do it

Curated by Hans Ulrich Obrist 

do it began in Paris in 1993 as a conversation between curator Hans Ulrich Obrist and artists Christian Boltanski and Bertrand Lavier. They were curious to see what would happen if they started an exhibition that could constantly generate new versions of itself. To test the idea, they invited 12 artists to propose artworks based on written “scores” or instructions that can be openly interpreted every time they are presented. The instructions were then translated into 9 different languages and circulated internationally as a book.

Since then, hundreds of artists have been invited to submit instructions, and do it has taken place all over the world from Austria to Australia, from Thailand to Uruguay, from Canada to Iceland giving new meaning to the concept of an exhibition in progress. Each do it exhibition is uniquely site-specific because it engages the local community in a dialogue that responds to a set of instructions. As a result do it is less concerned with copies, images, or reproductions of artworks, than with human interpretation. No two iterations of the same instructions are ever identical.


do it “rules of the game” (made knowing there may sometimes be exceptions)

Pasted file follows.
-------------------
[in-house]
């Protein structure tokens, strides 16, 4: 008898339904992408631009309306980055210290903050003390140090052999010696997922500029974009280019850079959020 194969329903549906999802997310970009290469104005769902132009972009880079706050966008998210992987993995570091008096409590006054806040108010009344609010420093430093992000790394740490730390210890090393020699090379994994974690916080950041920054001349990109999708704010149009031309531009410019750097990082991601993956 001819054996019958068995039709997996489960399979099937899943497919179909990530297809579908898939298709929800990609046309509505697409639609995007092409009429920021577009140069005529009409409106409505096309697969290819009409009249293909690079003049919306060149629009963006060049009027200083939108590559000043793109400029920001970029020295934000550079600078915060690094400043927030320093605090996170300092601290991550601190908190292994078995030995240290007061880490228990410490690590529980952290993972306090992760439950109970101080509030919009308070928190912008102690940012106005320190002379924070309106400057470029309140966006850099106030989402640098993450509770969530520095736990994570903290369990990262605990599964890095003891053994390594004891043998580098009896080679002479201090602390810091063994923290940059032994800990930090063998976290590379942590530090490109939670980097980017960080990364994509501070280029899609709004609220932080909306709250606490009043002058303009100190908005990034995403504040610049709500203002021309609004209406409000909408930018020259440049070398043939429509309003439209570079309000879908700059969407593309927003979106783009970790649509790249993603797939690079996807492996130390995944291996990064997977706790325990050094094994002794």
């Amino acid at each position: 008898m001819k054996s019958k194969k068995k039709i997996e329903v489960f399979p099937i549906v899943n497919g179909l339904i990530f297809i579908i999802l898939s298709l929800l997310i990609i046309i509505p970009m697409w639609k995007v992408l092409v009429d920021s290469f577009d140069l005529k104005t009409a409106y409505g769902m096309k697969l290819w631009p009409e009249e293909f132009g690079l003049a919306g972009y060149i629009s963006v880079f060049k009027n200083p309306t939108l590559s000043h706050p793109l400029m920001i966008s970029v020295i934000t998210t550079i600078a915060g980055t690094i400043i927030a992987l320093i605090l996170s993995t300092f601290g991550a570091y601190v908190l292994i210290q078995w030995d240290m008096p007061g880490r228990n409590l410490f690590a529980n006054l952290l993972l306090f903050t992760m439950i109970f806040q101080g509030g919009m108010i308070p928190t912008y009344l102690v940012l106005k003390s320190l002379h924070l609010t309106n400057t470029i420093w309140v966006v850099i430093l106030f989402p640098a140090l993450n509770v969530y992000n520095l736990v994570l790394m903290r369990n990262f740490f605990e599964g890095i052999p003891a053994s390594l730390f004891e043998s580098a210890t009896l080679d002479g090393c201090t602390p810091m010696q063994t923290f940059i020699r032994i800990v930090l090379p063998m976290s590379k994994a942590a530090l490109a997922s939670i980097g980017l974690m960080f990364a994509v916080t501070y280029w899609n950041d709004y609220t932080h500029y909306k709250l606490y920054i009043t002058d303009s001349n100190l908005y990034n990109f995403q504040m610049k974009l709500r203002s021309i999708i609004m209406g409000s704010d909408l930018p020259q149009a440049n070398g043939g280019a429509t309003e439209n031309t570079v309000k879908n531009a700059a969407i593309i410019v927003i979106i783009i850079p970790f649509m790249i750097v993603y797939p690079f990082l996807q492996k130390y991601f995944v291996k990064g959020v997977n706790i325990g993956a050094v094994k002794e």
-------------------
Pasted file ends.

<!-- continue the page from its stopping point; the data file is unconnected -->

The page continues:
1. Each venue must select and create at least twenty of the 250 potential actions/artworks. The process of selection ensures that not only will the individual artworks diverge as a result of interpretation, but that a new group constellation will emerge each time the exhibition is presented.
  1. The instructions are to be realized by museum personnel or by the community at large. Neither the curator nor the artists are to be directly involved in the realization of the exhibition. There will be no artist-created “original.”
  1. The participating artists’ do-it-yourself descriptions are recreated each time. There will be no traditional “signature” of the artist so that do it artworks cannot accrue a static “character.”
  1. At the end of each do it exhibition the presenting institution is obliged to destroy the artworks and the instructions from which they were created, thus removing the possibility that do it artworks can become standing exhibition pieces or fetishes.
  1. The discrete components from which the artworks were made are to be returned to their original context, making do it almost completely reversible. The mundane is transformed into the uncommon and is then converted back into the everyday. do it appears in order to disappear.
  1. Each interpreted instruction must be fully documented.